Ms. Frances Tucker expresses her opinion about the prospective future of her defendant: “The ICE officers told me that had been “keeping an eye on him.”  I don’t really know why, he only has one old case.  Nevertheless, the Obama administration has been deporting more people than ever.  I expect he will be sent to his home country of Honduras relatively quickly despite his being in the U.S. for about 10 years”. Trying to figure out where her defendant is, Ms Tucker reached out the Committee for Public Counsel Services (CPCS), the Public Defender Agency of Massachusetts, that has an immigration unit in charge of assisting the attorneys. The CPCS is in charge of providing legal representation to those unable to afford an attorney, through its 500 staff attorneys and 3,000 private attorneys. The CPCS informed her that is possible to find people detained in jail waiting for the deportation process hearing through an online database of ICE. On the web, ICE claims that through this online database ( is possible to find “a detainee who is currently in ICE custody, or who was released from ICE custody for any reason within the last 60 days”. However, apparently it is not possible to find in the list people such as Cartagena-Paz, confirming the doubts of Ms Tucker about the possibility to easily discover what happened to him and where he is located. In her opinion, he could be detained in Plymouth, or in one of the other private jails that through contracts with the government host people awaiting a trail. In the obscure shadows of the ICE procedures even in the case that immigration courts rule for deportation of detainees, sometimes the country of origin denies the possibility to take back the prisoner. Many of the detainees are released in the US after the end of the sentence if the origin country has refused to accept them back. At the same time, many undocumented immigrants with minor crimes, civil charges, or even without any, are detained in jails, in inappropriate conditions and contributing to the economical burden on the state and the problem of overcrowding.


Ms Tucker is committed and fearless when it comes to her job and to represent her defendants. It does not matter if his client could apparently seem one of the victims of an unfair deportation system, or if on the contrary the grounds for his arrest and subsequent deportation could be motivated. As public defender, her aim is simply to provide her legal assistance to her clients, and help them to walk through the tortuous path of the judicial system. It does not matter if previous records could suggest that the person is actually guilty of criminal charges. During her work, her efforts are aimed to protect her clients in each specific case she has to deal with. In fact, through a deeper investigation into the case of Mr Paz-Cartagena, is possible to find out that already in 2003 he was charged with assault and battery, having stabbed somebody. He then plead guilty and probably was released on bail. Even if Ms Tucker has long experience in the field, sometimes she can just guess how the intricate jungle of the legal system and the law enforcement agencies work together. In the case of Cartagena-Paz, in 2009 he was arrested again for the charges related to drug trafficking. He could not afford to pay the bail on him of $ 1,000, but he was released from jail after a couple of weeks because of overcrowding. After a warrant on him on October 2009, he  did not show up in front of the court. Even if it could be possible that the warrant was sent to a wrong or no longer valid address, since that moment the ICE could have been controlling him. Any interaction that needs a legal certification, such as for example a divorce or the issuing of a driving license, could have then brought him back into light, allowing the ICE to find him, and start following him. On August 2016 a new warrant requiring him to stand in front of the court was issued. Ms Tucker guesses that the client decided to show up in the court hoping to be dismissed because of the tainted results of the drug tests.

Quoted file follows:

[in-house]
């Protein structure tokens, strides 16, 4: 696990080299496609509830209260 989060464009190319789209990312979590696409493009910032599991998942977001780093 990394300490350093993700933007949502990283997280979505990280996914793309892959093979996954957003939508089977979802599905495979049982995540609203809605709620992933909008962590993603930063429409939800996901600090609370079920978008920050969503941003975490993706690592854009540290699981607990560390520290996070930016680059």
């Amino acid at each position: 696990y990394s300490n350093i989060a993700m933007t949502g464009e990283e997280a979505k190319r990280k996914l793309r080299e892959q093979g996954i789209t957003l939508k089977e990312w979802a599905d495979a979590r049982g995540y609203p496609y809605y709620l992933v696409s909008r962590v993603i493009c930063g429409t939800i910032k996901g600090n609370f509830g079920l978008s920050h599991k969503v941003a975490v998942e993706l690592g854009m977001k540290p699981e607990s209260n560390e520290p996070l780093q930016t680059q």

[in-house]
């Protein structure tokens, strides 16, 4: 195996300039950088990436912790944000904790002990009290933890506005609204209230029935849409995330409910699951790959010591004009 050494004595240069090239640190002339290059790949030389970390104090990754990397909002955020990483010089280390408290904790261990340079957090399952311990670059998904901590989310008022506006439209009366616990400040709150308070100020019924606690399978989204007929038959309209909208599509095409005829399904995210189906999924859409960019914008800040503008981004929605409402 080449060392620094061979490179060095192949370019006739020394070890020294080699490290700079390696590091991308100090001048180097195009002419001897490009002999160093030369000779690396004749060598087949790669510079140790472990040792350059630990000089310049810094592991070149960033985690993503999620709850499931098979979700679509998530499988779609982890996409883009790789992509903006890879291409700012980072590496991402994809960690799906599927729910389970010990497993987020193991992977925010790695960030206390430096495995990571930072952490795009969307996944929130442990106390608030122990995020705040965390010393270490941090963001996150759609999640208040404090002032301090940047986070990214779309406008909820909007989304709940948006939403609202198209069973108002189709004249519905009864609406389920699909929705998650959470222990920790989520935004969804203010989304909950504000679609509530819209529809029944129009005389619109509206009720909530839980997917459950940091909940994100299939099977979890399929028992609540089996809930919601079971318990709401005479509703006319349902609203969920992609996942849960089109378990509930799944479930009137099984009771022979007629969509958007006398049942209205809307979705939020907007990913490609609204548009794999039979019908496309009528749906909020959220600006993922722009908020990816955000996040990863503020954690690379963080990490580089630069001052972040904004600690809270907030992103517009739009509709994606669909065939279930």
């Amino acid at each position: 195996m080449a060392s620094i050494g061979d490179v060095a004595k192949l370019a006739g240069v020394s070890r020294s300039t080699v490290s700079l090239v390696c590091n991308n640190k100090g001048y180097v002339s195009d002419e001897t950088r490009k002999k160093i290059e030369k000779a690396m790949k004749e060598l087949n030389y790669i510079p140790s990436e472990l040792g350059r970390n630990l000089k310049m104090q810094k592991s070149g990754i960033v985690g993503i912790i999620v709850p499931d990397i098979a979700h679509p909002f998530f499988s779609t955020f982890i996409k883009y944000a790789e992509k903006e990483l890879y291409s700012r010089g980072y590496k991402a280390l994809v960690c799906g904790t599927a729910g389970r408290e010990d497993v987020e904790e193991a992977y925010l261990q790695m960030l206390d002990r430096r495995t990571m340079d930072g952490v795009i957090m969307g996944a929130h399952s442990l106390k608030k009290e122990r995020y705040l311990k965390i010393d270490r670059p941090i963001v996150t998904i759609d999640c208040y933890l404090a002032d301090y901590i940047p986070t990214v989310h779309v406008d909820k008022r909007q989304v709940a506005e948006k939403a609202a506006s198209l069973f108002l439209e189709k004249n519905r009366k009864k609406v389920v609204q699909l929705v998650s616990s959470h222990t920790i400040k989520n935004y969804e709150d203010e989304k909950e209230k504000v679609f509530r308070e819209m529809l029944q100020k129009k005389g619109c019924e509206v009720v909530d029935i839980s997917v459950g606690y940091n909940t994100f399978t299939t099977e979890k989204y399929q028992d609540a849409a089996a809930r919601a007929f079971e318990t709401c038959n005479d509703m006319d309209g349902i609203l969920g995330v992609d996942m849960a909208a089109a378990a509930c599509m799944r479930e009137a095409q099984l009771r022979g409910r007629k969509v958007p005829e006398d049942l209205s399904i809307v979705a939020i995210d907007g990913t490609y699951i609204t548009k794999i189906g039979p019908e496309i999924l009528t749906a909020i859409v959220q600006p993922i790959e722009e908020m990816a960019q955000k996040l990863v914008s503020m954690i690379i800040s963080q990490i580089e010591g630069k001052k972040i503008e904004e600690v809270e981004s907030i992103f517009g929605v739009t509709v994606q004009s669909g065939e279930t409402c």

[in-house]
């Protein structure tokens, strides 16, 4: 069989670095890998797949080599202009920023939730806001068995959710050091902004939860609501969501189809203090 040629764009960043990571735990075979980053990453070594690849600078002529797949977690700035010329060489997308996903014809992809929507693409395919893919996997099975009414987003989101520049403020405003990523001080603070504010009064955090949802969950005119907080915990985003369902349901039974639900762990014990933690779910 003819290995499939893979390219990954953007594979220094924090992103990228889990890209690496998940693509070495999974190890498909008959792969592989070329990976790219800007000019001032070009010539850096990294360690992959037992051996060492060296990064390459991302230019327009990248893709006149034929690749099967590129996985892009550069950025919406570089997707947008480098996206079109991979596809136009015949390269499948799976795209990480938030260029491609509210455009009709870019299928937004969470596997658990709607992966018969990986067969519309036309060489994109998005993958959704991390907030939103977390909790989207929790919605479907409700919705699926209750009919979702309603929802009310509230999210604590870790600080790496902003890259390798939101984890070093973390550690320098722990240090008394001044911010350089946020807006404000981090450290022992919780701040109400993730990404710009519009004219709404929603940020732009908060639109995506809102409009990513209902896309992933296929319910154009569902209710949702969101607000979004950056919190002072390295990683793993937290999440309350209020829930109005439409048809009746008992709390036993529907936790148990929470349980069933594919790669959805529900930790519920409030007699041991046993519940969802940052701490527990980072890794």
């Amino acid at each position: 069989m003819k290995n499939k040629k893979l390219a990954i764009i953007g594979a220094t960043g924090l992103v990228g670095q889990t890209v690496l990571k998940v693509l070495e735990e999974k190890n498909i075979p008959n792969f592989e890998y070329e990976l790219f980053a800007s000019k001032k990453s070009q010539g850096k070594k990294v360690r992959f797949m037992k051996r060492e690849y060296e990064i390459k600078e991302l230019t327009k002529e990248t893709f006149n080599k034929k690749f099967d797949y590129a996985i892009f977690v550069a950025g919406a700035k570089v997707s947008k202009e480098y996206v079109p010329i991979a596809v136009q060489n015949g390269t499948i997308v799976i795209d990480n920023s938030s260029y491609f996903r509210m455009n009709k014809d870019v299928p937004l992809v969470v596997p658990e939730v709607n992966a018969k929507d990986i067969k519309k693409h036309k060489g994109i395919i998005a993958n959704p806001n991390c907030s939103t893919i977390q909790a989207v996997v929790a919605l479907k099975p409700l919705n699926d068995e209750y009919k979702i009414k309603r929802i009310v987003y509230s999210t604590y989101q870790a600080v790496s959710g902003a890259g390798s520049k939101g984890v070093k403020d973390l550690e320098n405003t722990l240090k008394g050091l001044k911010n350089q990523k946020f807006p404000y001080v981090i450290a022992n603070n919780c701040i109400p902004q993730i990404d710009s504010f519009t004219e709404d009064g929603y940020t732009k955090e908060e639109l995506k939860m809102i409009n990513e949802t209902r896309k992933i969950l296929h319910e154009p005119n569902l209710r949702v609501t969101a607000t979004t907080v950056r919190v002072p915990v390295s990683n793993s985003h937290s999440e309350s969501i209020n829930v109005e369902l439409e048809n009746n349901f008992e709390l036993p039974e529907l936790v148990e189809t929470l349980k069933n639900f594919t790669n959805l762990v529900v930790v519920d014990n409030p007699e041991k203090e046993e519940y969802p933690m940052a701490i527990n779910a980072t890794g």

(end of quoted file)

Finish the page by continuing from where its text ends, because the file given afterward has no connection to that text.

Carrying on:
Even after these 26 years of work and countless number of cases, Ms Tucker continuously find new grounds of commitment to her job, and still she can be surprised as the events unfold in unexpected ways. Brighton District Court seems to be one of the most interesting places where to work. “All the weirdest cases happen there!” she utters, after she has started to work on a case of a man charged with criminal harassment. A young woman accused him because she was scared of his attempts to approaching her in some occasions they met in their neighborhood. The man is now in jail, and in the opinion of Ms Tucker he could not be charged just for having tried to have a date with the woman. It does not matter if seven years ago he committed an attempt of rape, and he was released on bail for $ 10,000. The new case is what she has to work on, without any moral judgement on the behaviors and acts of her defendant. And this is what she does.


After all these years and all the more or less complicated and controversial cases, Ms Tucker still stands fearless and fierce in front of the judges, even if she could enjoy her time of retirement. She says “I could stop working on this. But I don’t really want to stay at home and watch television for the whole day!”.  Working in the court could give much more surprises and be much more thrilling.


The New York Times, Kirk Semplemay 29, 2014, Public Defender System for Immigrants Facing Deportation Would Pay for Itself, Study Says –

The Boston Globe, Maria Sacchetti articles

ICE webpage,